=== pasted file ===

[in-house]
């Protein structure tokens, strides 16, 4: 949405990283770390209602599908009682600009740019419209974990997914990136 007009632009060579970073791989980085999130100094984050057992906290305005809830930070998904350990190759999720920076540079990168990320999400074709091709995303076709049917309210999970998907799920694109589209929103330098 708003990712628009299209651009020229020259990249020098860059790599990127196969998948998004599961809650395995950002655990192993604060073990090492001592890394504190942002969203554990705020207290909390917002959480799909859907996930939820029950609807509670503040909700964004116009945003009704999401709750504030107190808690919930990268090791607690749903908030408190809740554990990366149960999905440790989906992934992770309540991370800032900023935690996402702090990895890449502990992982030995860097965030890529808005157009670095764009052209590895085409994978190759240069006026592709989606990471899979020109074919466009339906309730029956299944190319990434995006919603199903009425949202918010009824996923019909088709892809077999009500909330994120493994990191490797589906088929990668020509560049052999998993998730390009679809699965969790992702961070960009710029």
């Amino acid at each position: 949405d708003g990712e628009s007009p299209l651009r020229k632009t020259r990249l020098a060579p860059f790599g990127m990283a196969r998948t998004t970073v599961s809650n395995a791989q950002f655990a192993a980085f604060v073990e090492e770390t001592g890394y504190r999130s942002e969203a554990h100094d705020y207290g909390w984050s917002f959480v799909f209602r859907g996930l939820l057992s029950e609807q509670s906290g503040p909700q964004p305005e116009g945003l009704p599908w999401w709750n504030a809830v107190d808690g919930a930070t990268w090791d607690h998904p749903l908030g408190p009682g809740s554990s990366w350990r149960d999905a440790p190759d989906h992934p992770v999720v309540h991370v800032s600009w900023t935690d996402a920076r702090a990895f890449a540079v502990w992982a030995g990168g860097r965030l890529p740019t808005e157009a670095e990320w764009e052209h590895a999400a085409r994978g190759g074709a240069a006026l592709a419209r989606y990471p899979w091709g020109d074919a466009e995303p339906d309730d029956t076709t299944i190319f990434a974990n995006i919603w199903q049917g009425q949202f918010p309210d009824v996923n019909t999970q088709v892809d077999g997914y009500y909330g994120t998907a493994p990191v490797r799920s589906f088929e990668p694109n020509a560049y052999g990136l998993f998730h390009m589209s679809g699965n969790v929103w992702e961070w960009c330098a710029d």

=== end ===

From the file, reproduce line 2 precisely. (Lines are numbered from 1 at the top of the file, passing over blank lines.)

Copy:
């Protein structure tokens, strides 16, 4: 949405990283770390209602599908009682600009740019419209974990997914990136 007009632009060579970073791989980085999130100094984050057992906290305005809830930070998904350990190759999720920076540079990168990320999400074709091709995303076709049917309210999970998907799920694109589209929103330098 708003990712628009299209651009020229020259990249020098860059790599990127196969998948998004599961809650395995950002655990192993604060073990090492001592890394504190942002969203554990705020207290909390917002959480799909859907996930939820029950609807509670503040909700964004116009945003009704999401709750504030107190808690919930990268090791607690749903908030408190809740554990990366149960999905440790989906992934992770309540991370800032900023935690996402702090990895890449502990992982030995860097965030890529808005157009670095764009052209590895085409994978190759240069006026592709989606990471899979020109074919466009339906309730029956299944190319990434995006919603199903009425949202918010009824996923019909088709892809077999009500909330994120493994990191490797589906088929990668020509560049052999998993998730390009679809699965969790992702961070960009710029």